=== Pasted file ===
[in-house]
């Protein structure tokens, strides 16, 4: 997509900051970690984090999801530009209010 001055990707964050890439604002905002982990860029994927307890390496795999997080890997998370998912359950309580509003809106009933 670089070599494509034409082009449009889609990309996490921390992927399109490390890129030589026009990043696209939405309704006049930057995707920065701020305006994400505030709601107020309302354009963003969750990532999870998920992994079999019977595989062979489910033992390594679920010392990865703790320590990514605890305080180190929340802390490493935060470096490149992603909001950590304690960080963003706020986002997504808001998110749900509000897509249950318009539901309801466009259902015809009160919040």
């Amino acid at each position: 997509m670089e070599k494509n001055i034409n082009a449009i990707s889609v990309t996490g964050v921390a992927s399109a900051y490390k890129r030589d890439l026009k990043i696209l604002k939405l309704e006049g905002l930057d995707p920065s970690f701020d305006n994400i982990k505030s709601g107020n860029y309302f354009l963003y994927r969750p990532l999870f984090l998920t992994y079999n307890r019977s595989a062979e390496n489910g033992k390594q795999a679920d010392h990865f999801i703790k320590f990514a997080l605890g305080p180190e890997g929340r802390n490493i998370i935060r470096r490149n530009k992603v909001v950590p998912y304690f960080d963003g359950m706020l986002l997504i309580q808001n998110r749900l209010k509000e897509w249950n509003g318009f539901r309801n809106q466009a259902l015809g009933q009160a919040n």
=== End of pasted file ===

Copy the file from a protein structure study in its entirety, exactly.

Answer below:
[in-house]
């Protein structure tokens, strides 16, 4: 997509900051970690984090999801530009209010 001055990707964050890439604002905002982990860029994927307890390496795999997080890997998370998912359950309580509003809106009933 670089070599494509034409082009449009889609990309996490921390992927399109490390890129030589026009990043696209939405309704006049930057995707920065701020305006994400505030709601107020309302354009963003969750990532999870998920992994079999019977595989062979489910033992390594679920010392990865703790320590990514605890305080180190929340802390490493935060470096490149992603909001950590304690960080963003706020986002997504808001998110749900509000897509249950318009539901309801466009259902015809009160919040």
């Amino acid at each position: 997509m670089e070599k494509n001055i034409n082009a449009i990707s889609v990309t996490g964050v921390a992927s399109a900051y490390k890129r030589d890439l026009k990043i696209l604002k939405l309704e006049g905002l930057d995707p920065s970690f701020d305006n994400i982990k505030s709601g107020n860029y309302f354009l963003y994927r969750p990532l999870f984090l998920t992994y079999n307890r019977s595989a062979e390496n489910g033992k390594q795999a679920d010392h990865f999801i703790k320590f990514a997080l605890g305080p180190e890997g929340r802390n490493i998370i935060r470096r490149n530009k992603v909001v950590p998912y304690f960080d963003g359950m706020l986002l997504i309580q808001n998110r749900l209010k509000e897509w249950n509003g318009f539901r309801n809106q466009a259902l015809g009933q009160a919040n």